Davis focused on moving ahead with Lakers

Ed Davis will switch to No. 21 when he joins the Lakers next season. Fernando Medina/NBAE/Getty Images

EL SEGUNDO, Calif. -- After turning down a contract extension offer from the Memphis Grizzlies last fall worth north of $20 million, according to multiple league sources, Ed Davis said he was comfortable with how everything played out after signing a two-year, $2 million contract with the Los Angeles Lakers on Wednesday.

“No regrets at all,” Davis said during his introductory news conference. “Everything happens for a reason. I’m not trying to sound clich√©, but just looking forward to this opportunity here with this great franchise and just being able to contribute every night.”

Davis, 25, is one of five new players the Lakers have acquired since their miserable 27-55 season ended in April. While he comes to the Lakers at a relatively bargain $1 million annual price tag, Davis has a player option for the second year of his deal and could test the market looking for a more lucrative offer should he put up big numbers in L.A. next season, similar to what Nick Young and Jodie Meeks accomplished this summer.

“As you know we’re working on completion of our roster and we feel we’ve made significant improvements and changes and we’re happy to add a young player with a very promising future who is going to continue to work and develop in this league in Ed Davis,” said Lakers general manager Mitch Kupchak before presenting Davis with his No. 21 uniform.

Davis, who wore No. 32 for the Toronto Raptors and the Grizzlies, had to choose No. 21, the number he wore in ninth grade, because No. 32 is retired by the Lakers for Magic Johnson.

The real number Davis is concerned about is how many minutes he will be able to play in L.A. After seeing his career start to blossom during the first half of the 2012-13 season for Toronto -- averaging 9.7 points and 6.7 rebounds in 24.2 minutes per game -- he saw his playing time dip to the 15-minute range in the last season and a half after being traded to Memphis.

“Obviously it’s a great organization, franchise, a lot of history here,” Davis said. “And it’s a young team. I think it’s an opportunity where I can play and help this team win.”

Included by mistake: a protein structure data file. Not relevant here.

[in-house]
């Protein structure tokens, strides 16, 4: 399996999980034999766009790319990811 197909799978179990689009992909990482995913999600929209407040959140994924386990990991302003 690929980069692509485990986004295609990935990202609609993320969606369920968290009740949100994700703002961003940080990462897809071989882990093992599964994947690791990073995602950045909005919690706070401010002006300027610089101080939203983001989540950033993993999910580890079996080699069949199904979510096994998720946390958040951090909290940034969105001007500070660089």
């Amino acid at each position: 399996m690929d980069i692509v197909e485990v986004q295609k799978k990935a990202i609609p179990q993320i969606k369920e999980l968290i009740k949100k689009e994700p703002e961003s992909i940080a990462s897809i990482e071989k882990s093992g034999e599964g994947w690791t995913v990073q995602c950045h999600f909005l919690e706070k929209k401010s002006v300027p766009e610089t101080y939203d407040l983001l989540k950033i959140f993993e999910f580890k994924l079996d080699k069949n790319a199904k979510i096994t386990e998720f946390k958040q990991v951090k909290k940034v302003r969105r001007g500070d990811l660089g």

Davis played behind Marc Gasol and Zach Randolph in Memphis and now will likely play backup minutes to Lakers rookie Julius Randle, who has drawn comparisons to Randolph already.

“I think he’s going to be a real good player in this league,” Davis said of Randle. “He kind of reminded me of Zebo a little bit, but he puts it on the floor a little bit better than Zebo.”

He’ll also have competition in the frontcourt in L.A. outside of Randle, with the Lakers re-signing Jordan Hill, winning an amnesty waiver bid on Carlos Boozer and retaining Robert Sacre.

Davis, at 6-10 and 225 pounds, says he brings versatility to the court.

“I think I can play both positions, the four and the five,” Davis said. “I think all the players here are different players and we all complement each other in different ways.”

While Davis hopes to have a breakout season to establish his footing in the league, he said the Lakers did not try to lure him with any promise of guaranteed playing time.

“Not at all,” Davis said. “I think it’s tough to say that without a coach. But I’m just going to work in training camp and earn everything, so, I’m going to be ready.”

The Lakers continue to operate without a head coach in place, nearing the three-month mark since Mike D’Antoni resigned. Kupchak elusively made his way out of the press room immediately after introducing Davis on Wednesday, perhaps to avoid any questions that would come his way concerning the coaching search.

No matter whom it is the Lakers hire, Davis should be able to adapt. He has already played for four coaches in his four seasons in the league -- Jay Triano and Dwane Casey in Toronto and Lionel Hollins and Dave Joerger in Memphis -- and coming to L.A. will guarantee a fifth coach in five seasons.

“It’s going to be my fifth coach this year, but I think the NBA game is pretty much the same, it uses the same terms,” Davis said. “All the coaches use the same terms. But it’s just figuring out what the coaches like every year. They all have their own schemes and stuff like that.”

For any new player coming into L.A., Kobe Bryant figures to be just as influential as the coach to their transition.

Davis shares the same agent as Bryant in Rob Pelinka and has already spoken to the veteran shooting guard over the phone about coming to the Lakers. What did Bryant say to him?

“A couple things,” Davis said. “Keep it private.”

Davis knows that with such an intense media focus coupled with extreme fan expectations in L.A., few things are truly kept private, however. He said there was a similar atmosphere at the University of North Carolina, where he won a championship as a freshman in 2009.

“It definitely motivates you,” Davis said. “Like Carolina and here, they hold you to high expectations. They want to win no matter what, no matter what the situation is. So, it does motivate you in the summertime and it’s a good thing to have that support, to have the big fan base.”

If Davis accomplishes what he is setting out to in L.A. -- protecting the rim on defense, playing multiple positions on the frontline and improving as a player -- those Laker fans will adopt him real quick.

“I feel over these past four years I got a lot stronger,” Davis said. “I grew a lot mentally, just understanding the game because it is a big leap from college to the pros. Then I just feel like I’m going to keep working every day and just continue to build my game and just get better.”